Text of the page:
Earth Institute Contact: Dr. William Smethie Jr.
Additional External Researchers:
Dr. Jim Leadwell, WHOI
Tracer release experiments using sulfur hexafluoride (SF6) in the ocean have proven to be a powerful tool in the study of ocean mixing. An alternative to SF6 is desired because releases of SF6 can interfere with its very promising use as a transient tracer invading the ocean from the atmosphere. Only a small fraction of the ocean has been tainted with SF6 thus far, but in prospect is a tracer release experiment in the Southern Ocean, a region for which SF6 would be very useful as a transient tracer. In this study, researchers at the Woods Hole Oceanographic Institution and Columbia University will evaluate a promising new tracer, trifluoromethyl sulfur pentafluoride (SF5CF3). An important advantage of SF5CF3 is that its background concentration in the ocean is virtually undetectable, while that of SF6 limits the useful duration of prospective tracer release experiments. The researchers have already found that the minimum detectable level of SF5CF3 is as low as that of SF6. A concern about the new tracer is that it may interact with particles in the water strongly enough to not follow the water as well as SF6. Preliminary laboratory measurements of the affinity of SF6 and of SF5CF3 to 1-octanol, to calcium carbonate particles, and to silica particles have shown that transport on particles in the ocean should not be detectable for either compound. On the other hand, SF6 itself seems to have fallen 3 to 10 meters per year in the ocean experiments. Hence they plan to refine and to extend their laboratory measurements. They will also conduct a field test by releasing both tracers together in Santa Monica Basin and following the distributions of the tracers for two years to determine whether SF5CF3 is a viable substitute for SF6 for tracer release experiments.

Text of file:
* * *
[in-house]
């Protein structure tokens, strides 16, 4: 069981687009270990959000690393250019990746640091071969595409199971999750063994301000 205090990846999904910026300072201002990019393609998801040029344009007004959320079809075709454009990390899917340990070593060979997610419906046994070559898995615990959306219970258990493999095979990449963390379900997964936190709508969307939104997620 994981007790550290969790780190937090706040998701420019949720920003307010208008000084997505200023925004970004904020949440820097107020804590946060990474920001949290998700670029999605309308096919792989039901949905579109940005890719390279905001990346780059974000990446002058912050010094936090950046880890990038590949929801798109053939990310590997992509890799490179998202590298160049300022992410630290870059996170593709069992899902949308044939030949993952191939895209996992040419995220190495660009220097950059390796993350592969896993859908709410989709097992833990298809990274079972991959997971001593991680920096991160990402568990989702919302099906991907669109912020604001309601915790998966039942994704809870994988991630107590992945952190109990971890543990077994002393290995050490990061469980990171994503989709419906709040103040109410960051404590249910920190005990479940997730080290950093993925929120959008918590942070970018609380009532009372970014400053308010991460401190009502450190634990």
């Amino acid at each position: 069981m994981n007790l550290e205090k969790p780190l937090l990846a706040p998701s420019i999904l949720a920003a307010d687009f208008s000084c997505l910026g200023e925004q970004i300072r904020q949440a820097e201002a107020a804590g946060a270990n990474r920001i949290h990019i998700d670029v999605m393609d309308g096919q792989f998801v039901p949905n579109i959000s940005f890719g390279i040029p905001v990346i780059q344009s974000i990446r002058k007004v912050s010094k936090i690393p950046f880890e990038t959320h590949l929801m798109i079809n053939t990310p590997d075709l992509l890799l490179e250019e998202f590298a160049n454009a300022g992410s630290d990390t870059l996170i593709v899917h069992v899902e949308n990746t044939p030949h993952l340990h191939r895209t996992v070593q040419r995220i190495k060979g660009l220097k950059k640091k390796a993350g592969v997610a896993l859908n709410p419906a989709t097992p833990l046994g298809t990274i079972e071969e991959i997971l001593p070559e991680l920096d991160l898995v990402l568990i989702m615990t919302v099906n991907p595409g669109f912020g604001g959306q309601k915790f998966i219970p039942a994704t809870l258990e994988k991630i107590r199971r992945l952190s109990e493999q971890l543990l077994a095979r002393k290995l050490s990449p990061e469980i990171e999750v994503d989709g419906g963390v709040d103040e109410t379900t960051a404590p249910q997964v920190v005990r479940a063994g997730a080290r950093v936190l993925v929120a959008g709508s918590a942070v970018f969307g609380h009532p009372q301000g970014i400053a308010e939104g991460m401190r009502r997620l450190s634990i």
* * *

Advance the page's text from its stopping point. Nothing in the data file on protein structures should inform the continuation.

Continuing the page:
Broader Impacts: Both the study of mixing in the ocean with tracer release experiments and the study of water mass ages using transient tracers are important aspects of the overall study of the ocean circulation and of the ability of the ocean to take up the large amounts of carbon dioxide that are being released to the environment by the burning of fossil fuels. Adding a new tracer to the oceanographic toolkit would contribute significantly to technology, as was demonstrated to be the case when bomb tracers were added in the 1960s, when helium-3 and CFCs were added in the 1970s, and when SF6 was added in the 1980s. SF6 has also been used successfully in transport and dispersion studies in estuaries. The availability of a second tracer would add versatility and power to such experiments. Finally, as an educational component, the researchers will hire an undergraduate student to work each summer to participate in the cruises in Santa Monica Basin and in the laboratory work.
Cross Cutting Themes:
Woods Hole Oceanographic Institute
National Science Foundation